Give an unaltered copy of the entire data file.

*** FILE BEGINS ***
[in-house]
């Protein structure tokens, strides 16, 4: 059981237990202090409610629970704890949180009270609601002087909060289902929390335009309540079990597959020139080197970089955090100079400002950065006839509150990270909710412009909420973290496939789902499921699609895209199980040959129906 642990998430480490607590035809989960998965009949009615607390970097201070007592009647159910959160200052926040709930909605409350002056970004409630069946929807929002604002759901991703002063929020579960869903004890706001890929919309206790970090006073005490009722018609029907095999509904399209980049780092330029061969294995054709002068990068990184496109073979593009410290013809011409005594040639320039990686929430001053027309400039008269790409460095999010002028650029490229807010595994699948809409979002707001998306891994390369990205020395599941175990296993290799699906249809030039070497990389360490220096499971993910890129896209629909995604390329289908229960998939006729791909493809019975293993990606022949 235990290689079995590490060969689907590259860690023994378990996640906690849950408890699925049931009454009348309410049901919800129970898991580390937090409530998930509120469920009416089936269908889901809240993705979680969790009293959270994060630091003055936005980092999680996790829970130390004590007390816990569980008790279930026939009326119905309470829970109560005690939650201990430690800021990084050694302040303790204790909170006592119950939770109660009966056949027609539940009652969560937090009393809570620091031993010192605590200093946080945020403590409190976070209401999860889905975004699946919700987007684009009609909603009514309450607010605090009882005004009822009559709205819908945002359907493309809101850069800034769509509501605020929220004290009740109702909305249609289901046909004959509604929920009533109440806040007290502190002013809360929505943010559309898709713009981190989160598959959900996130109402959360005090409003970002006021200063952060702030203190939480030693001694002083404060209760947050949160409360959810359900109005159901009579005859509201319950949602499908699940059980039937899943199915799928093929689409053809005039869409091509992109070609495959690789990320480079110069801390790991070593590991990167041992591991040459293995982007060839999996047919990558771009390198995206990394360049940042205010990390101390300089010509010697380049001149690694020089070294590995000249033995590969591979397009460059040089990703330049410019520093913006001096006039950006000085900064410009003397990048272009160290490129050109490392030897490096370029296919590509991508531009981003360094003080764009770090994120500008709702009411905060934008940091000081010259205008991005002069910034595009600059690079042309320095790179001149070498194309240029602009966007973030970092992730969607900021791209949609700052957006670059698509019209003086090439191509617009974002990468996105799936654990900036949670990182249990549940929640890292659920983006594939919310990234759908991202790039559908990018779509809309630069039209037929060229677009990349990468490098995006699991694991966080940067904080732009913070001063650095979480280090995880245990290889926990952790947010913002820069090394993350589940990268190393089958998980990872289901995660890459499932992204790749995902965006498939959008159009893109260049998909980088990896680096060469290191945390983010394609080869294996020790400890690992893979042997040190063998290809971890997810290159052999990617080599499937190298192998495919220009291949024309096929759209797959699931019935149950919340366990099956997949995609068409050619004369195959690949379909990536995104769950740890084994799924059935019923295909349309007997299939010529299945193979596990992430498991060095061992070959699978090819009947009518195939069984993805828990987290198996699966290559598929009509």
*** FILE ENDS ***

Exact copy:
[in-house]
């Protein structure tokens, strides 16, 4: 059981237990202090409610629970704890949180009270609601002087909060289902929390335009309540079990597959020139080197970089955090100079400002950065006839509150990270909710412009909420973290496939789902499921699609895209199980040959129906 642990998430480490607590035809989960998965009949009615607390970097201070007592009647159910959160200052926040709930909605409350002056970004409630069946929807929002604002759901991703002063929020579960869903004890706001890929919309206790970090006073005490009722018609029907095999509904399209980049780092330029061969294995054709002068990068990184496109073979593009410290013809011409005594040639320039990686929430001053027309400039008269790409460095999010002028650029490229807010595994699948809409979002707001998306891994390369990205020395599941175990296993290799699906249809030039070497990389360490220096499971993910890129896209629909995604390329289908229960998939006729791909493809019975293993990606022949 235990290689079995590490060969689907590259860690023994378990996640906690849950408890699925049931009454009348309410049901919800129970898991580390937090409530998930509120469920009416089936269908889901809240993705979680969790009293959270994060630091003055936005980092999680996790829970130390004590007390816990569980008790279930026939009326119905309470829970109560005690939650201990430690800021990084050694302040303790204790909170006592119950939770109660009966056949027609539940009652969560937090009393809570620091031993010192605590200093946080945020403590409190976070209401999860889905975004699946919700987007684009009609909603009514309450607010605090009882005004009822009559709205819908945002359907493309809101850069800034769509509501605020929220004290009740109702909305249609289901046909004959509604929920009533109440806040007290502190002013809360929505943010559309898709713009981190989160598959959900996130109402959360005090409003970002006021200063952060702030203190939480030693001694002083404060209760947050949160409360959810359900109005159901009579005859509201319950949602499908699940059980039937899943199915799928093929689409053809005039869409091509992109070609495959690789990320480079110069801390790991070593590991990167041992591991040459293995982007060839999996047919990558771009390198995206990394360049940042205010990390101390300089010509010697380049001149690694020089070294590995000249033995590969591979397009460059040089990703330049410019520093913006001096006039950006000085900064410009003397990048272009160290490129050109490392030897490096370029296919590509991508531009981003360094003080764009770090994120500008709702009411905060934008940091000081010259205008991005002069910034595009600059690079042309320095790179001149070498194309240029602009966007973030970092992730969607900021791209949609700052957006670059698509019209003086090439191509617009974002990468996105799936654990900036949670990182249990549940929640890292659920983006594939919310990234759908991202790039559908990018779509809309630069039209037929060229677009990349990468490098995006699991694991966080940067904080732009913070001063650095979480280090995880245990290889926990952790947010913002820069090394993350589940990268190393089958998980990872289901995660890459499932992204790749995902965006498939959008159009893109260049998909980088990896680096060469290191945390983010394609080869294996020790400890690992893979042997040190063998290809971890997810290159052999990617080599499937190298192998495919220009291949024309096929759209797959699931019935149950919340366990099956997949995609068409050619004369195959690949379909990536995104769950740890084994799924059935019923295909349309007997299939010529299945193979596990992430498991060095061992070959699978090819009947009518195939069984993805828990987290198996699966290559598929009509």